DOUBLE “BILL”: Cannes jury president Quentin Tarantino will offer a screening of both editions of his “Kill Bill” saga on the final day of the French film festival. While the two films will screen as one program, it is unclear how they will be combined. Film-reviews.net writer Mark O’Connell, who spoke with QT this week following a London press conference, said that QT has edited a new version of both volumes. Buzz was unable to confirm that a re-cut version will be what is shown in Cannes. For New Yorkers not going to France, the Tribeca Film Festival plans to show both volumes of “Bill” at its festival on May 6th, with a brief pause in the action in between the two films.
“WHORE” DEAL: Screen Media Films has acquired the North American rights to “Whore,” a film from Dolores Pictures that will have its U.S. premiere at the Tribeca Film Festival. Maria “Luna” Lidon‘s film stars Daryl Hannah, Denise Richards, and Joaquim de Almeida in a fact/fiction hybrid about the sex business. Screen Media plans a theatrical release in September, with DVD to follow through Universal Studios Home Video.
CHICAGO DOC WINNERS: The second Chicago International Documentary Festival closed April 10 with awards going to Andreas Horvath‘s “This Ain’t No Heartland” (grand prize), Erich Langjahr‘s “Shepherds, Journey into the Third Millennium” (cinematography award), James Miller‘s “Death in Gaza” and Vinayan Kodoth‘s “Journeys” (innovation awards), Joe Berlinger and Bruce Sinofsky‘s “Metallica: Some Kind of Monster” (audience award) and Alison Maclean and Tobias Perse‘s “Persons of Interest” (humanitarian award). Special prizes were given to Tom Roberts‘ “Inside the Mind of a Suicide Bomber” (film critics’ award), David Ofek‘s “No. 17” (international press award), and Clive Gordon‘s “Moscow Central” (Chicago doc classic award).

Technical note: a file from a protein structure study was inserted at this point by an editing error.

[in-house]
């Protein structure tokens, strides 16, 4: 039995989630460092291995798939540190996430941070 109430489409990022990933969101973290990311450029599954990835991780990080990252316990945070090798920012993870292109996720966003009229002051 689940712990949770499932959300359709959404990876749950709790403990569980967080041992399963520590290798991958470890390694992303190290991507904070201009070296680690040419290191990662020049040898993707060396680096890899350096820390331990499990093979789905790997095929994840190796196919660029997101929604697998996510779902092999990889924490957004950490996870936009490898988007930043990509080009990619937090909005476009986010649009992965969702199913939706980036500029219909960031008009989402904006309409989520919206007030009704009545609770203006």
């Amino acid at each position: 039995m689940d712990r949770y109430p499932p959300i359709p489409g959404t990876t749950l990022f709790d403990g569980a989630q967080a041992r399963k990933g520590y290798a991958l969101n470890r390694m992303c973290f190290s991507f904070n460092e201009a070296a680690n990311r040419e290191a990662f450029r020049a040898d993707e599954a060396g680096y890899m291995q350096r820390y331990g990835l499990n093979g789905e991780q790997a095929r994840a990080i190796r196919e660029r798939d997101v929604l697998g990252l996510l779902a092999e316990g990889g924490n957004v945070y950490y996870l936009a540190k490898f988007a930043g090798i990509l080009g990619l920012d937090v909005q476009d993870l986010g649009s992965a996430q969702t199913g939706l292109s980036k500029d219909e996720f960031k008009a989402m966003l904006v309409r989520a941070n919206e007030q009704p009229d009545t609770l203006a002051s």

KAUFMAN IN NANTUCKET: The Nantucket Film Festival, which runs June 16-20 with an emphasis on screenwriting, announced that Charlie Kaufman will receive the festival’s NBC Screenwriter Tribute. Past tributees include Ruth Prawer Jhabvala, Paul Schrader, Ring Lardner Jr. and James Schamus.
“NICOTINE” FIX IN JUNE: Arenas Entertainment announced that it will bring the Mexican film “Nicotina,” which has stirred buzz at a variety of festivals, to U.S. theaters starting June 25. Hugo Rodriguez‘s film, written by Martín Salinas, won six Ariel Awards (Mexico’s Oscar) as well as the best film honors from Mexico’s film critics. Diego Luna stars as a computer geek who gets caught up with Russian mobsters and spies on his sexy neighbor with a webcam. Rodriguez previously served as an assistant director for Alfonso Cuarón and Carlos Carrera and directed the short “With the Eye in the Back of Your Head” and the feature “In the Middle of Nowhere.”
BIRTHDAY WISHES: Happy 80th birthday to Eric Pleskow, who has served as the president of the Vienna International Film Festival, or Viennale, since 1998. Pleskow is a Vienna native now living in Connecticut. He previously served as a film officer for the U.S. government, an advisor to the war department, president and CEO of United Artists, and president, CEO, and founder of Orion Pictures.
SLAM ON STAGE: The Slamdance Screenplay Competition has wrapped its “Slamdance on Stage” reading series that featured nine scripts from the 2003 screenplay compeition. The final reading in the series was Miranda Kwok‘s Slamdance grand-prize winning “Song of Silence,” produced by Howard Casner and Ken Metz, with a cast including Noah Wyle (“ER”) and Linda Cardellini (“Freaks & Geeks,” “Scooby Doo”). The 2004 competition is open for entries until June 20.
MOTHERSBAUGH HONORS: BMI will honor musician and composer Mark Mothersbaugh with its 2004 Richard Kirk Award for outstanding career achievement at the BMI Film & TV Awards in Beverly Hills on May 12. Mothersbaugh, a founding member of Devo, has scored films includingn “Rushmore,” “thirteen,” “Happy Gilmore,” and Wes Anderson‘s forthcoming “The Life Aquatic.”
[Eugene Hernandez contributed to this report.]